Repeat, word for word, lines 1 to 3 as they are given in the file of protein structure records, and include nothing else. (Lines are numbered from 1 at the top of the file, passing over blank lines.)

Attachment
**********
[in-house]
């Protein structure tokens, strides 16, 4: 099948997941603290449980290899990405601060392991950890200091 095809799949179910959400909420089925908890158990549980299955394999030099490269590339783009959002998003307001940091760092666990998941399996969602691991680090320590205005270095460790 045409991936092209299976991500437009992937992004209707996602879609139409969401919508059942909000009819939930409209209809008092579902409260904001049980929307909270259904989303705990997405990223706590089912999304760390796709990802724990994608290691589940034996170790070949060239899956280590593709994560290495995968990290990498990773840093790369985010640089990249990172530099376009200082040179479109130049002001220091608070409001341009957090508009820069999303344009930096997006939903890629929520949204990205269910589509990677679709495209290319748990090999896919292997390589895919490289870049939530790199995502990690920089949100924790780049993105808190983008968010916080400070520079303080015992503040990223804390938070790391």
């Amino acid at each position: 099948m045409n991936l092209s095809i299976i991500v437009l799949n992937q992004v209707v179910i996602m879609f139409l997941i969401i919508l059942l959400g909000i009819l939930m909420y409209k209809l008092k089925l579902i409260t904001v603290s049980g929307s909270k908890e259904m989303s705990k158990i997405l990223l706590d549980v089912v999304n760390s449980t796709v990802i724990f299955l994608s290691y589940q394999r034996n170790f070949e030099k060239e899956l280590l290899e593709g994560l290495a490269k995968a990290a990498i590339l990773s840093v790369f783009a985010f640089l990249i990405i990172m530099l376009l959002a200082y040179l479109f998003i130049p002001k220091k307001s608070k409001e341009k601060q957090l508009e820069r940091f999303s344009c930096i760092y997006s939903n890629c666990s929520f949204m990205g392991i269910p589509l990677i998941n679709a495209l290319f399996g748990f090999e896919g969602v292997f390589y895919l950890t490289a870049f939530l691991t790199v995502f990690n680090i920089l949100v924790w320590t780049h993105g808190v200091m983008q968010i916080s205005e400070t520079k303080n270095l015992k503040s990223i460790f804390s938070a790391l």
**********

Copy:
[in-house]
């Protein structure tokens, strides 16, 4: 099948997941603290449980290899990405601060392991950890200091 095809799949179910959400909420089925908890158990549980299955394999030099490269590339783009959002998003307001940091760092666990998941399996969602691991680090320590205005270095460790 045409991936092209299976991500437009992937992004209707996602879609139409969401919508059942909000009819939930409209209809008092579902409260904001049980929307909270259904989303705990997405990223706590089912999304760390796709990802724990994608290691589940034996170790070949060239899956280590593709994560290495995968990290990498990773840093790369985010640089990249990172530099376009200082040179479109130049002001220091608070409001341009957090508009820069999303344009930096997006939903890629929520949204990205269910589509990677679709495209290319748990090999896919292997390589895919490289870049939530790199995502990690920089949100924790780049993105808190983008968010916080400070520079303080015992503040990223804390938070790391």
């Amino acid at each position: 099948m045409n991936l092209s095809i299976i991500v437009l799949n992937q992004v209707v179910i996602m879609f139409l997941i969401i919508l059942l959400g909000i009819l939930m909420y409209k209809l008092k089925l579902i409260t904001v603290s049980g929307s909270k908890e259904m989303s705990k158990i997405l990223l706590d549980v089912v999304n760390s449980t796709v990802i724990f299955l994608s290691y589940q394999r034996n170790f070949e030099k060239e899956l280590l290899e593709g994560l290495a490269k995968a990290a990498i590339l990773s840093v790369f783009a985010f640089l990249i990405i990172m530099l376009l959002a200082y040179l479109f998003i130049p002001k220091k307001s608070k409001e341009k601060q957090l508009e820069r940091f999303s344009c930096i760092y997006s939903n890629c666990s929520f949204m990205g392991i269910p589509l990677i998941n679709a495209l290319f399996g748990f090999e896919g969602v292997f390589y895919l950890t490289a870049f939530l691991t790199v995502f990690n680090i920089l949100v924790w320590t780049h993105g808190v200091m983008q968010i916080s205005e400070t520079k303080n270095l015992k503040s990223i460790f804390s938070a790391l």